As Appellants sufficiently pleaded that Wells Fargo failed to comply with conditions precedent because it did not provide Appellants with notice as required by paragraph 22 of the subject mortgage, Wells Fargo bore the burden of refuting Appellants' defense before it was entitled to summary judgment. It did not meet this burden and, therefore, summary judgment was inappropriate. Because Appellants' condition precedent affirmative defense warrants reversal, we decline to address the effect of the Appellants' remaining affirmative defenses. However, on remand, the court should consider any additional factual issues raised in the pleadings.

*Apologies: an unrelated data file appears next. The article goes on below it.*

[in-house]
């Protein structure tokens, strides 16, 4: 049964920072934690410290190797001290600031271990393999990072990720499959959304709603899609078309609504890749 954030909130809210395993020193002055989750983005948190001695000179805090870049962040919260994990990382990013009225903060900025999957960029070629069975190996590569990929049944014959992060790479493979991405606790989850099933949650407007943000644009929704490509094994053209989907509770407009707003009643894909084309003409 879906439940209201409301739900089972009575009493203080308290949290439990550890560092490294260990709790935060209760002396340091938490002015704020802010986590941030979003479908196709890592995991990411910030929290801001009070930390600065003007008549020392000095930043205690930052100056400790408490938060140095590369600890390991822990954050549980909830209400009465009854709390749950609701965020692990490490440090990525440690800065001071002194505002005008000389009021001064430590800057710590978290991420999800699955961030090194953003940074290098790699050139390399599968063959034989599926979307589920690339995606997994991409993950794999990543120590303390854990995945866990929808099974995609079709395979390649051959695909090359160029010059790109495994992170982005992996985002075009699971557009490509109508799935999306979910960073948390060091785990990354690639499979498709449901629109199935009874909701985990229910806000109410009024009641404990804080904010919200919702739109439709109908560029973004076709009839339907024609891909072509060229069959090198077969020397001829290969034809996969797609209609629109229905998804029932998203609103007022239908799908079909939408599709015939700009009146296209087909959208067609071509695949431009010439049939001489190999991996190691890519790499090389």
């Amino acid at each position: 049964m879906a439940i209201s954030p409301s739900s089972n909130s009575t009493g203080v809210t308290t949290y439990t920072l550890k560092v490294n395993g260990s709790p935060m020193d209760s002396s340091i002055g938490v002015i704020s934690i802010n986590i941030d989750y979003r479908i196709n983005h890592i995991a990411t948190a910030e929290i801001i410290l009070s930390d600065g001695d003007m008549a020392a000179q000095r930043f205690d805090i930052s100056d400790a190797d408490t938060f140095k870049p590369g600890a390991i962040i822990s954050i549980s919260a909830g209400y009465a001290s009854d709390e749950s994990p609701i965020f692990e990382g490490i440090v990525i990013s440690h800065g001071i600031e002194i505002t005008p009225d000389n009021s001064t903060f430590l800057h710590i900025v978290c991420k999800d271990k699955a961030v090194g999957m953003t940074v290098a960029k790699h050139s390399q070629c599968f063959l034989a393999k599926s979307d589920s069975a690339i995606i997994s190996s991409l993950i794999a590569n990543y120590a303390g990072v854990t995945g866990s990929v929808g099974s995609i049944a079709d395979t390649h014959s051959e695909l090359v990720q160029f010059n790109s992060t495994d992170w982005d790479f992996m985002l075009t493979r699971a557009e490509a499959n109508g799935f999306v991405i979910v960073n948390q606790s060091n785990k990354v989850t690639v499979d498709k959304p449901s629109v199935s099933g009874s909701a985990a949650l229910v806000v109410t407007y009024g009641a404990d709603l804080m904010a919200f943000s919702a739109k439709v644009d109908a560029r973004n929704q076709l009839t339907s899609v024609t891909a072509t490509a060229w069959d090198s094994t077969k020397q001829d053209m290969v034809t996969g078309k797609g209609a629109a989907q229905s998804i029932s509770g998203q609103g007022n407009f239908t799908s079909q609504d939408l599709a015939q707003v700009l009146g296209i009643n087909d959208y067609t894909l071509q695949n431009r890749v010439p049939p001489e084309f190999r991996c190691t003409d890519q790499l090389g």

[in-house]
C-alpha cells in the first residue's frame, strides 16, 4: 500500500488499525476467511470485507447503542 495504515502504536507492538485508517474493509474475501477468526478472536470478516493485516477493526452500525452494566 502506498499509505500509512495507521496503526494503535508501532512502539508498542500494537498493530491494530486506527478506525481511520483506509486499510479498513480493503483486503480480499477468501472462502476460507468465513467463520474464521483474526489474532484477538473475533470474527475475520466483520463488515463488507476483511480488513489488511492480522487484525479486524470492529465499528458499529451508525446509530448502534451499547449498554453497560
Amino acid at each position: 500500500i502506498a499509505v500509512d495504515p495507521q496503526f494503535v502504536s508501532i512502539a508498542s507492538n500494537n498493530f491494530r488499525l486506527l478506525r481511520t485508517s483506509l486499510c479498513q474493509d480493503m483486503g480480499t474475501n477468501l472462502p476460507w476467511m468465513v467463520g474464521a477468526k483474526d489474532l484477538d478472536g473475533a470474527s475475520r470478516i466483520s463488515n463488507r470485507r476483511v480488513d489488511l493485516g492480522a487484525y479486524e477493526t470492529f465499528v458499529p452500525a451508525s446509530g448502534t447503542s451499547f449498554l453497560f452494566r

Reversed and remanded.

DAMOORGIAN, J.

WARNER and MAY, JJ., concur.